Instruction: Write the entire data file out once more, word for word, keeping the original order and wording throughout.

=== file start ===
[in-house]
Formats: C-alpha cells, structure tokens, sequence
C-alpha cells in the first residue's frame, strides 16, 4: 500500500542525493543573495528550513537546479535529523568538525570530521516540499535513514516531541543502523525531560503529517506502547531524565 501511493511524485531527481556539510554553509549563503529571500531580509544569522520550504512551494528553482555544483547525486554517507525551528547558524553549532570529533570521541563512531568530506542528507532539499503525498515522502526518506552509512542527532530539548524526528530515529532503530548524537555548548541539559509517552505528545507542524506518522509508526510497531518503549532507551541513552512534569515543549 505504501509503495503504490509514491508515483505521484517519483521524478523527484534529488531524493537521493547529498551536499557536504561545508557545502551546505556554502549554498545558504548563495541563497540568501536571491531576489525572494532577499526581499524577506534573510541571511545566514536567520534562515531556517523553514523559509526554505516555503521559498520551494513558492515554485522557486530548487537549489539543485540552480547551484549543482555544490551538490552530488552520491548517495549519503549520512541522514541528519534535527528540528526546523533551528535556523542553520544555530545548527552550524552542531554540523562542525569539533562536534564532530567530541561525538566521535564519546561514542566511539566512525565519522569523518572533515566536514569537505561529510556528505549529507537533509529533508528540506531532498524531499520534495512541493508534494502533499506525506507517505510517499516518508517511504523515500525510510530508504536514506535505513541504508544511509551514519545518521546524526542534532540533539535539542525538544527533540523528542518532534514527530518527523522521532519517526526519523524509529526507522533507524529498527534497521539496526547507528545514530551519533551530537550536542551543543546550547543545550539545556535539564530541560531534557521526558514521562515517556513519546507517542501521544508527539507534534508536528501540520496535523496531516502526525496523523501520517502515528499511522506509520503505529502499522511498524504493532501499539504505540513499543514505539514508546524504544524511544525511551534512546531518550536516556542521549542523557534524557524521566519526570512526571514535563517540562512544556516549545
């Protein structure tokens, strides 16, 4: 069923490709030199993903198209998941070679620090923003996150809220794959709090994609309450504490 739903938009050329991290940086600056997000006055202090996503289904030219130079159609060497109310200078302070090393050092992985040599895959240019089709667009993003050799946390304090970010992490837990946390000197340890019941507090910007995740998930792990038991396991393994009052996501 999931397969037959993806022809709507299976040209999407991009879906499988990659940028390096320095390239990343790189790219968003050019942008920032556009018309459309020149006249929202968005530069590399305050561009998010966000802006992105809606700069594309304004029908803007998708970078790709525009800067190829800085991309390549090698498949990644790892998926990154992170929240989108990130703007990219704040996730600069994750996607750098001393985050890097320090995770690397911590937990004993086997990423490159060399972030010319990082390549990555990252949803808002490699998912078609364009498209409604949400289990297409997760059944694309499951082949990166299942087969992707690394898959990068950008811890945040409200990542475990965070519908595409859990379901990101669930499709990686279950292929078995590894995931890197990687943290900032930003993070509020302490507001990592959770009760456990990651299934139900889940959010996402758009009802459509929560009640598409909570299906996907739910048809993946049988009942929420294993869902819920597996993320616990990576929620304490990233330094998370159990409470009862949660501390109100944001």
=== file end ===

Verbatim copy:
[in-house]
Formats: C-alpha cells, structure tokens, sequence
C-alpha cells in the first residue's frame, strides 16, 4: 500500500542525493543573495528550513537546479535529523568538525570530521516540499535513514516531541543502523525531560503529517506502547531524565 501511493511524485531527481556539510554553509549563503529571500531580509544569522520550504512551494528553482555544483547525486554517507525551528547558524553549532570529533570521541563512531568530506542528507532539499503525498515522502526518506552509512542527532530539548524526528530515529532503530548524537555548548541539559509517552505528545507542524506518522509508526510497531518503549532507551541513552512534569515543549 505504501509503495503504490509514491508515483505521484517519483521524478523527484534529488531524493537521493547529498551536499557536504561545508557545502551546505556554502549554498545558504548563495541563497540568501536571491531576489525572494532577499526581499524577506534573510541571511545566514536567520534562515531556517523553514523559509526554505516555503521559498520551494513558492515554485522557486530548487537549489539543485540552480547551484549543482555544490551538490552530488552520491548517495549519503549520512541522514541528519534535527528540528526546523533551528535556523542553520544555530545548527552550524552542531554540523562542525569539533562536534564532530567530541561525538566521535564519546561514542566511539566512525565519522569523518572533515566536514569537505561529510556528505549529507537533509529533508528540506531532498524531499520534495512541493508534494502533499506525506507517505510517499516518508517511504523515500525510510530508504536514506535505513541504508544511509551514519545518521546524526542534532540533539535539542525538544527533540523528542518532534514527530518527523522521532519517526526519523524509529526507522533507524529498527534497521539496526547507528545514530551519533551530537550536542551543543546550547543545550539545556535539564530541560531534557521526558514521562515517556513519546507517542501521544508527539507534534508536528501540520496535523496531516502526525496523523501520517502515528499511522506509520503505529502499522511498524504493532501499539504505540513499543514505539514508546524504544524511544525511551534512546531518550536516556542521549542523557534524557524521566519526570512526571514535563517540562512544556516549545
């Protein structure tokens, strides 16, 4: 069923490709030199993903198209998941070679620090923003996150809220794959709090994609309450504490 739903938009050329991290940086600056997000006055202090996503289904030219130079159609060497109310200078302070090393050092992985040599895959240019089709667009993003050799946390304090970010992490837990946390000197340890019941507090910007995740998930792990038991396991393994009052996501 999931397969037959993806022809709507299976040209999407991009879906499988990659940028390096320095390239990343790189790219968003050019942008920032556009018309459309020149006249929202968005530069590399305050561009998010966000802006992105809606700069594309304004029908803007998708970078790709525009800067190829800085991309390549090698498949990644790892998926990154992170929240989108990130703007990219704040996730600069994750996607750098001393985050890097320090995770690397911590937990004993086997990423490159060399972030010319990082390549990555990252949803808002490699998912078609364009498209409604949400289990297409997760059944694309499951082949990166299942087969992707690394898959990068950008811890945040409200990542475990965070519908595409859990379901990101669930499709990686279950292929078995590894995931890197990687943290900032930003993070509020302490507001990592959770009760456990990651299934139900889940959010996402758009009802459509929560009640598409909570299906996907739910048809993946049988009942929420294993869902819920597996993320616990990576929620304490990233330094998370159990409470009862949660501390109100944001």